A primer on how to avoid mistakes in Somalia
This is a Muslim country. As such, be sensitive about where you point your camera. There are many great photo opportunities around every corner (the question is usually what to leave out of each image), but when photographing people, always ask first. Don’t ever, ever try to take pictures of women, even if you’re a woman yourself.
This is considered a great offense and can even result in more than a few harsh words. Also don’t try to take pictures of anything that looks as if it could be of any strategic importance (i.e., has at least one soldier, policeman or, more likely, armed militiaman guarding it). Respect the Islamic beliefs of Somali people: Women shouldn’t wear tube tops or skimpy outfits. It is absolutely acceptable for any nationality to wear the traditional Somali clothes. Do not eat in public during the holy month of Ramadan — you may be fined or even go to jail. The Al-Shabab Islamist militia can be found in many inhabited areas.
They absolutely do not take kindly to any kind of violation of Sharia law and as they are not affiliated with any kind of government, they do not have to abide by any kind of laws per se, they will feel free to punish any abberant behavior any way they please, often by floggings, amputations, or even executions. Government authorities also punish violations of Sharia law, but these are generally less harsh than those imposed by insurgents. Alcohol is prohibited in Somalia and possessing alcohol will get you into a lot of trouble — and never drink and drive. If you’re dining with a Somali, don’t expose the bottoms of your feet to him/her. Don’t eat with your left hand either, since the left hand is seen as the ‘dirty hand’. Similarly, don’t attempt to shake hands or hand a package with your left hand.
If your Somali friend insists on buying you something – a meal or a gift – let him! Somalis are extremely hospitable, and typically there are no strings attached. It is generally a custom to argue for the bill. Never discuss religion from an atheistic or similar point of view. Even highly-educated Somalis who studied abroad won’t appreciate it and doors will close for you. Also be aware that the Islamic “call to prayer” happens five times daily and can be heard loudly almost anywhere you go.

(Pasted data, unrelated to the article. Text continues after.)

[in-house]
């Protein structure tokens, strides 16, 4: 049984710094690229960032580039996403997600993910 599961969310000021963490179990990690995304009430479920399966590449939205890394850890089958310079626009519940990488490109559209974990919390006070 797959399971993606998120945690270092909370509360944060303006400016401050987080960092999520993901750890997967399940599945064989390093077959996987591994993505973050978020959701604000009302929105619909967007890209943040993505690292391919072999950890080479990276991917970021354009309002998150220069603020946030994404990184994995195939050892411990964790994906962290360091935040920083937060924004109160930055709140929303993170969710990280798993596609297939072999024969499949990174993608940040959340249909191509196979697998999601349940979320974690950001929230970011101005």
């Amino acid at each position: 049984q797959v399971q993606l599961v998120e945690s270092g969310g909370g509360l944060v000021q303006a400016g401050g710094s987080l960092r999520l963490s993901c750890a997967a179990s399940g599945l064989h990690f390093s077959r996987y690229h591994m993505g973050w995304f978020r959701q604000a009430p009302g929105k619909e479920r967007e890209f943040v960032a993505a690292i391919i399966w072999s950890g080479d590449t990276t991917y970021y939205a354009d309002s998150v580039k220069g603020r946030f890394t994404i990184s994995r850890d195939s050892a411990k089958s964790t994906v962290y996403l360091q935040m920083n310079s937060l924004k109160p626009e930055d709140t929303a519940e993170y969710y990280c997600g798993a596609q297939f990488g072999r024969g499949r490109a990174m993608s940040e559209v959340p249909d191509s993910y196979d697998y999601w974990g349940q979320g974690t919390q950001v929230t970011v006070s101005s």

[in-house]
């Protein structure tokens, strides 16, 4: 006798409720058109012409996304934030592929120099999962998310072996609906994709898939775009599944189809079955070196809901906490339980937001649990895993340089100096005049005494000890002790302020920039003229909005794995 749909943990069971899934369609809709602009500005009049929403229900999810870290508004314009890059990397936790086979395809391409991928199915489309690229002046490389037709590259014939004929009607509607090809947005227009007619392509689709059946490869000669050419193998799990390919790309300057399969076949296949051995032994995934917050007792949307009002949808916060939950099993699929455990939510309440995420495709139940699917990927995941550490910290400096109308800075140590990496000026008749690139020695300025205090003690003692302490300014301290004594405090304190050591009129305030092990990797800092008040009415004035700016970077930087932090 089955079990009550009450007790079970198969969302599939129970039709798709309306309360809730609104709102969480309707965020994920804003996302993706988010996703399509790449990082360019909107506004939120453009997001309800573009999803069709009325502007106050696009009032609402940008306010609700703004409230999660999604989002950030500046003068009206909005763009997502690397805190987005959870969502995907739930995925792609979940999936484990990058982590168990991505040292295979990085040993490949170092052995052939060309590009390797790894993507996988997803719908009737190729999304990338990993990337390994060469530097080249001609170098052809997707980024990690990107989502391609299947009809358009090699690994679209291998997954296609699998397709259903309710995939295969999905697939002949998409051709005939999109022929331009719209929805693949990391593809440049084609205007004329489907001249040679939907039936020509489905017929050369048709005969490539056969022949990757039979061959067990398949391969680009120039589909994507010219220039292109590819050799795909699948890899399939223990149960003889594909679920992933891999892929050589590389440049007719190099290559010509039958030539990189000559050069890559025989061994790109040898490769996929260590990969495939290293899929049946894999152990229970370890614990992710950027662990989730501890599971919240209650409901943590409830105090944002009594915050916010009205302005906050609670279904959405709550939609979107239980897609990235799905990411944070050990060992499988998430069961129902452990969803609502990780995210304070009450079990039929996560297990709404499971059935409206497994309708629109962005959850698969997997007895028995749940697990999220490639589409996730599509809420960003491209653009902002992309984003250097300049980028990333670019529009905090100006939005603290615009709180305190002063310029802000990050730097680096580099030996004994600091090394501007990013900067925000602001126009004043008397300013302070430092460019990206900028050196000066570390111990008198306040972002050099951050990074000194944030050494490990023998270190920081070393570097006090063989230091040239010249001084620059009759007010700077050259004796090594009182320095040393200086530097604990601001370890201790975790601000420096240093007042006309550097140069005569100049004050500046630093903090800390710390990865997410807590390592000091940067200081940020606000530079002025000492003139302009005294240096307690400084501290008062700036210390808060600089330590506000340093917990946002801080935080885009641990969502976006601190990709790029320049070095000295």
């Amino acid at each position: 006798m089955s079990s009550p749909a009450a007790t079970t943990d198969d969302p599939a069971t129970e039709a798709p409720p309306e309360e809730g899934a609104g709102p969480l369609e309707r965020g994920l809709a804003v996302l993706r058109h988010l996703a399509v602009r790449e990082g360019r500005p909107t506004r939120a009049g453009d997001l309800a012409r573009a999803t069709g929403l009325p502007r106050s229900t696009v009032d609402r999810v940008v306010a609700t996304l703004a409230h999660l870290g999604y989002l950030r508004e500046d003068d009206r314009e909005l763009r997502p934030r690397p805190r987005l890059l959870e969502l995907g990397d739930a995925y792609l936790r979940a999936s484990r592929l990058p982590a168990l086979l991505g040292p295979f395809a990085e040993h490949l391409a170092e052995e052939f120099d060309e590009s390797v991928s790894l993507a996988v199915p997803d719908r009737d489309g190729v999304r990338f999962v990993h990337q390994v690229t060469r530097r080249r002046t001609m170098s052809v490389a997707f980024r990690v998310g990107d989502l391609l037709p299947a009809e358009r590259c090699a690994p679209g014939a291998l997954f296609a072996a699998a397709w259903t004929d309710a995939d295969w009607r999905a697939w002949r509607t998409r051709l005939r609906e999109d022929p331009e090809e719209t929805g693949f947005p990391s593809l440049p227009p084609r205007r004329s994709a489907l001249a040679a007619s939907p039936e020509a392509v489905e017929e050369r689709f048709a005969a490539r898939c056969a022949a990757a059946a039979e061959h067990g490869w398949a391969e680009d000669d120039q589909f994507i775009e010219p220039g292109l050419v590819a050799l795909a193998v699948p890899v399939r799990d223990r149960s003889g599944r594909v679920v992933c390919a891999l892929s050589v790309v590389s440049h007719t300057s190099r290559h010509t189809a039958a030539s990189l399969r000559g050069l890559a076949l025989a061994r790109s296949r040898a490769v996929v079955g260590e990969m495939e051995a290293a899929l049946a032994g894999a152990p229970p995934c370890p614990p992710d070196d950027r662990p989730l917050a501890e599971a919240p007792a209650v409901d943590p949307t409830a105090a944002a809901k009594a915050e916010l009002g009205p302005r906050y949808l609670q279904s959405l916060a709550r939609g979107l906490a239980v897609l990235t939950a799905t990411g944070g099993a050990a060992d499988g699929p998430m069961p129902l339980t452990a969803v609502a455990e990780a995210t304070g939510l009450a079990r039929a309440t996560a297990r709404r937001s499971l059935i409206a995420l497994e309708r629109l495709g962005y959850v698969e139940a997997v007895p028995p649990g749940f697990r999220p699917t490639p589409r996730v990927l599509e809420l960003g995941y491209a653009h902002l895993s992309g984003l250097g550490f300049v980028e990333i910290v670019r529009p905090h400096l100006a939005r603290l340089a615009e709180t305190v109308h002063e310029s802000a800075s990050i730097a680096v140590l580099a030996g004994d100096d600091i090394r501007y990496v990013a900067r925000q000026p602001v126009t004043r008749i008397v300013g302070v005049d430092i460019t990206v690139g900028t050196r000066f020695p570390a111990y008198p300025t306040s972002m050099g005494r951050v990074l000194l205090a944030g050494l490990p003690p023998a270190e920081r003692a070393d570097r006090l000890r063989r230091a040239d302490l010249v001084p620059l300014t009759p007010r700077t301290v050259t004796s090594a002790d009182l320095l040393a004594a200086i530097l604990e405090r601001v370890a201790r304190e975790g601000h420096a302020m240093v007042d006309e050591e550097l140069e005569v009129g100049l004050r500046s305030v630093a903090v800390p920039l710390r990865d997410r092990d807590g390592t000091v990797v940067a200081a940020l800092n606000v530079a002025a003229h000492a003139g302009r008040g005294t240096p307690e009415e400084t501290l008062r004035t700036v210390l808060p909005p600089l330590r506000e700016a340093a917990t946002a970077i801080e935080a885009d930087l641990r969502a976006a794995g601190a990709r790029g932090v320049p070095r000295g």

Just understand that most Somali people are used to it and enjoy it as part of the cultural experience. If you aren’t Muslim, it is not expected for you to participate, but you should always sit quietly and respectfully until the prayers end. Staring is quite common in Somalia; children, men and women are likely to stare at you simply for being a foreigner, especially if you travel off-season and in out-of-the-way places.
This is not meant as an insult; it rather shows an interest, and a friendly smile will leave the kids giggling and showing off, and the adults happily trying out their few English phrases. BE AWARE: Somalis may be armed, and a gift you receive may possibly be something dangerous. Their food can be poisoned. If you are a woman, you may be in danger of being raped. As with any travel in a war zone, exercise extreme caution. Men Men wear trousers or a flowing plaid ma’awis (kilt) western shirts, and shawls.
On their heads they may wrap a colourful turban or wear a koofiyad (embroidered cap). Due to its Islamic heritage, many Somalis wear long dresses known in the Arab and Islamic worlds as khameez/thobe. In recent years, many men in Somalia choose to wear suits and ties to look more modern. This western dress code is dominant amongst members of the Somali upper class and the government. Homosexuality is punishable by death. It is common for Somali men to walk hand in hand as a sign of platonic friendship, but it would be unwise for foreign men to attempt the same. Sharing a hotel room as a way of cutting costs is normal, but don’t even think about asking for one bed for two. Women Women usually wear one of the following dress: Direh, a long, billowing dress worn over petticoats; coantino, a four-yard cloth tied over shoulder and draped around the waist. They also wear an abaya, a long and loose black robe.
With this, you had the primer on key facts about Somalia, and key facts on culture and customs. Another important part of the culture is the local food and the local drinks. Make sure you read our posts on Somalia food and drinks:
Other tips that you’d like to share on mistakes to avoid in Somalia? Please comment below.